18 Mar 2014

Keeping Chambers of Commerce Relevant in a Digital World

There is no denying that the world is quickly moving towards a complete dependence on technology.  We have reached an era in which the answer to every question can be found on the smartphone in your pocket.  Twenty years ago it was instinctive to call the local Chamber of Commerce if you had any question about where to eat, what mechanic to use or the best hotel to visit.  Now with the help of Google, Yelp, Angie’s List, and dozens of other interactive websites, referrals from Chambers of Commerce are declining year after year.  


This technology revolution has brought local small businesses to a point where they are questioning the value of their Chamber membership.  Taking an “Us vs. the Internet” stance is probably not a battle anybody can win. How will your Chamber use technology as an ally rather than keep it your competitor? How can Chambers stay relevant in a digital world?

Two years ago at the U.S. Chamber of Commerce Institute for Organization Management I attended a class called “Innovate or Die”.  This class stepped on a lot of toes in the chamber world because the professor brought up an idea that was unspoken around the country: Chambers are going to have to tear down their old structure and adapt to the changing world or they will cease to exist.  The prof explained that our predecessors joined their chambers because it was the right thing to do.  They knew the chamber was vital in the business community because most commerce started with them.  If a family was looking to relocate, they contacted the local chamber to get a new member info packet. No longer. Today’s relocating families do a simple Google search. In the past, if a business executive was interested in the best restaurant in town they called their chamber, but now they download the Yelp app and ask their peers. 

Change is hard. And in a digital world, this unfortunately begs the question about why any small business should join their local chamber. They should, of course. And it's important that chambers of commerce be prepared to show them why.

The first answer to that question is that chambers of commerce offer prime local/regional networking opportunities that help connect businesses to other businesses.  I’ll be the first to say that these are excellent events for members to attend., offering unparalleled opportunities to learn new strategies, create new synergies and connect with like-minded business owners.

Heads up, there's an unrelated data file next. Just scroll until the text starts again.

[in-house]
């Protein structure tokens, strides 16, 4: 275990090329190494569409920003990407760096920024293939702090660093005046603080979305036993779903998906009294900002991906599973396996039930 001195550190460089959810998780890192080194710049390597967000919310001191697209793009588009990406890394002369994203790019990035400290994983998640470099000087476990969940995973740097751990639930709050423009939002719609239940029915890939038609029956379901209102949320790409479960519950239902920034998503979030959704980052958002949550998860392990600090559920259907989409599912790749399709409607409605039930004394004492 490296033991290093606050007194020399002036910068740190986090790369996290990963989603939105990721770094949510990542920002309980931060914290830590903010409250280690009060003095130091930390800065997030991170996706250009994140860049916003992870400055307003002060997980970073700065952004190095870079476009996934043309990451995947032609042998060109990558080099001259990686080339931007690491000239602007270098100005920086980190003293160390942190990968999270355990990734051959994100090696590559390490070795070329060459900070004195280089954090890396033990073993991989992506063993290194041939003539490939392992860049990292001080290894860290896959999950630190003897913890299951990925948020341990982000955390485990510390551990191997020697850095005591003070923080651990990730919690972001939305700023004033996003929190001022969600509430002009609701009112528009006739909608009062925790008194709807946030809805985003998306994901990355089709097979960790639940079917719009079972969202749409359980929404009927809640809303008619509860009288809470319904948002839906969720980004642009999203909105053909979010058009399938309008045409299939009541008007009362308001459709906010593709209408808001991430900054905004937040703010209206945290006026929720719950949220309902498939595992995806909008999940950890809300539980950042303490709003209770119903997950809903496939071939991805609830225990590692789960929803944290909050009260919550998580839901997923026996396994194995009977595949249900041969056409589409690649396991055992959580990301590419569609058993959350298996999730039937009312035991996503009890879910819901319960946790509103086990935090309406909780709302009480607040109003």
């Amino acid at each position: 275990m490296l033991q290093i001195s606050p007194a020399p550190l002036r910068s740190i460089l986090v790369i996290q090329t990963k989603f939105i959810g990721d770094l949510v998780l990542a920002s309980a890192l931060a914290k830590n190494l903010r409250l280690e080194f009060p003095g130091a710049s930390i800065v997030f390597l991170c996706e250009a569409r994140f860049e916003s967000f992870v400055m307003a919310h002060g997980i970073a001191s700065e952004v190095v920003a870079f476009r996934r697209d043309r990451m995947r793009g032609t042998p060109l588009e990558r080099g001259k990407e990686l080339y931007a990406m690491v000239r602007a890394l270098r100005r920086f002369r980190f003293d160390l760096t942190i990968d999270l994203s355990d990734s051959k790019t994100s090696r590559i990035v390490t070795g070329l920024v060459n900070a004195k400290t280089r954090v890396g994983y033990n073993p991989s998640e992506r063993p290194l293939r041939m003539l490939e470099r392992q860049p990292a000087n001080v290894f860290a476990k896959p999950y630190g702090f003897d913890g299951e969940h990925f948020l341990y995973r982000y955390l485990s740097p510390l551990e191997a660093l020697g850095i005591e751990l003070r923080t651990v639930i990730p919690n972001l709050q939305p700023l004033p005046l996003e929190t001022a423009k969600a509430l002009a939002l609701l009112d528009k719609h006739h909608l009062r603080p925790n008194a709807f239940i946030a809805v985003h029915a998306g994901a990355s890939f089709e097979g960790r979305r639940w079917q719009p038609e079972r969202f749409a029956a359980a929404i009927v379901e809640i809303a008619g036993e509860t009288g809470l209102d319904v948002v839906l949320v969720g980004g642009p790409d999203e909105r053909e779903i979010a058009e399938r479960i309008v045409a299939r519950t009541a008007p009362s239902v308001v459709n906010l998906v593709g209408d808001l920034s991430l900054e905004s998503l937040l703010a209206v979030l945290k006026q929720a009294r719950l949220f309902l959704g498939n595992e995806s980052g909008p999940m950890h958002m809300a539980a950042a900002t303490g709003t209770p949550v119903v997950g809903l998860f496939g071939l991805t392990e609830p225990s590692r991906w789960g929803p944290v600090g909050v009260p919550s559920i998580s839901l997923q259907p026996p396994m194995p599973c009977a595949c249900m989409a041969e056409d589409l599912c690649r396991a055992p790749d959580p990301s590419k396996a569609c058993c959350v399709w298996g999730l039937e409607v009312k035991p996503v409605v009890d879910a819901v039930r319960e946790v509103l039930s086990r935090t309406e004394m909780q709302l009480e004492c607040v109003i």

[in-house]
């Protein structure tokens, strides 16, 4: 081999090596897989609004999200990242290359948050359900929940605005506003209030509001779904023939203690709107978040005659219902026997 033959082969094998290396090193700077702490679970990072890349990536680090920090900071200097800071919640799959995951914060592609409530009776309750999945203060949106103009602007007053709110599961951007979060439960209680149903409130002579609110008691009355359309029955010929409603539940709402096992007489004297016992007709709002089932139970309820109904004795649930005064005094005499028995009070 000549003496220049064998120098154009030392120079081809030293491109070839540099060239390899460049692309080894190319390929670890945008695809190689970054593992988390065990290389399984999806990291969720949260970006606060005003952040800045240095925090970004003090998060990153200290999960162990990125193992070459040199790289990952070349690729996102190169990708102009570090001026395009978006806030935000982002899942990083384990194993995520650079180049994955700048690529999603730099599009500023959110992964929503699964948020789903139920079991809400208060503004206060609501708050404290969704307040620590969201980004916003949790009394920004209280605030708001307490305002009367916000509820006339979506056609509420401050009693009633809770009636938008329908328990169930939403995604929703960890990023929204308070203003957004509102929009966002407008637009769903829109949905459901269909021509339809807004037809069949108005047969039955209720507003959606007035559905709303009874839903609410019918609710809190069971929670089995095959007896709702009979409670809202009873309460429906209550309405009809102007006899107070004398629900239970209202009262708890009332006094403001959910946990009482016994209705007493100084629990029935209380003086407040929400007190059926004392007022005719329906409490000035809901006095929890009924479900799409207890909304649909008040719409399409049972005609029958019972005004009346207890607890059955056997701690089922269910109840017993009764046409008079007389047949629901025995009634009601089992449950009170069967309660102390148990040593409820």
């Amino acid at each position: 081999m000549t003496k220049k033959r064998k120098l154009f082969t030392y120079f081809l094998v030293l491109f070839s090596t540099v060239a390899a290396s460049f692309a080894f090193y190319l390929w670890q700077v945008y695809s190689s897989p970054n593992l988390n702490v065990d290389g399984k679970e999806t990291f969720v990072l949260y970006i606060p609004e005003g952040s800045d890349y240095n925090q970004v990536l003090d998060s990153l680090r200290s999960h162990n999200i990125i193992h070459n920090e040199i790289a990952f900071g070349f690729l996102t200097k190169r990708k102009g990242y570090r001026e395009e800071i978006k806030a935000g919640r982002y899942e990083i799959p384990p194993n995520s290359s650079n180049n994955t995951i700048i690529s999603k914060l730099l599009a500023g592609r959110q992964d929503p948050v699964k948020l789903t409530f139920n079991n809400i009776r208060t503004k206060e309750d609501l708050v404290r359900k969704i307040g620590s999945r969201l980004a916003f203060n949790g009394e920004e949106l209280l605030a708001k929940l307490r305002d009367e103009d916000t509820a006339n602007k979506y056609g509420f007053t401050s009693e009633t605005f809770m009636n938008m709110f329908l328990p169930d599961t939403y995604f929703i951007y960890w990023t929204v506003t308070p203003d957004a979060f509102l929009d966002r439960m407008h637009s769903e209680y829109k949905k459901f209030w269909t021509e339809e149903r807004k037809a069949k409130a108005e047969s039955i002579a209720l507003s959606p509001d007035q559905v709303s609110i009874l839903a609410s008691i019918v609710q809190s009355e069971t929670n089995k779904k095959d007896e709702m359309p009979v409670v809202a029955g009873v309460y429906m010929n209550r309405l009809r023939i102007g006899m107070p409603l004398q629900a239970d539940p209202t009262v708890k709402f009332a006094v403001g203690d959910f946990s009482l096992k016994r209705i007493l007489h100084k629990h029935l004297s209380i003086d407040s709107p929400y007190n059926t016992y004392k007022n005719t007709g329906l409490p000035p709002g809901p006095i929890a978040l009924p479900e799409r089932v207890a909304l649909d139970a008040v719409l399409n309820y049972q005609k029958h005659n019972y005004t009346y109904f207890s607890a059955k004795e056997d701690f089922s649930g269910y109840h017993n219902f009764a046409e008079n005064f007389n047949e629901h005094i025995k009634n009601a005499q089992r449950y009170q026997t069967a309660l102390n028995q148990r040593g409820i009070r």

However, some small business owners may feel they don’t have time to attend events in real time because of their busy work schedules.  There will always be those potential members who opt out of the chamber of commerce because they think they can get the same value from LinkedIn or other online tools. The reality is that they are missing out on the local/regional market intelligence a chamber can offer.

The clear solution to this is to offer them the kind of high quality digital tool they need to succeed. Chambers can appeal to business owners short on time with value that requires little of their time, because they can take advantage of it right from their place of business or their home.  SizeUp Local Business Intelligence (LBI) offers chamber members local data that is typically only available to large corporations who can afford it. By providing this data to the small and medium-sized businesses who need it most, you can give your region’s business owners direction with things like where to most effectively advertise or the best place to open a second location.  The data provided by LBI will directly impact how much money comes in and out of member doors.  There are few small businesses who could afford this data on their own but your chamber could supply this tool available 24/7 to members from your website.

Try it out for yourself on the Oklahoma City Chamber of Commerce SizeUp LBI site. 

Become a digital chamber of commerce for our digital world - that’s where your new relevance lies. To learn more about SizeUp LBI, contact us today.


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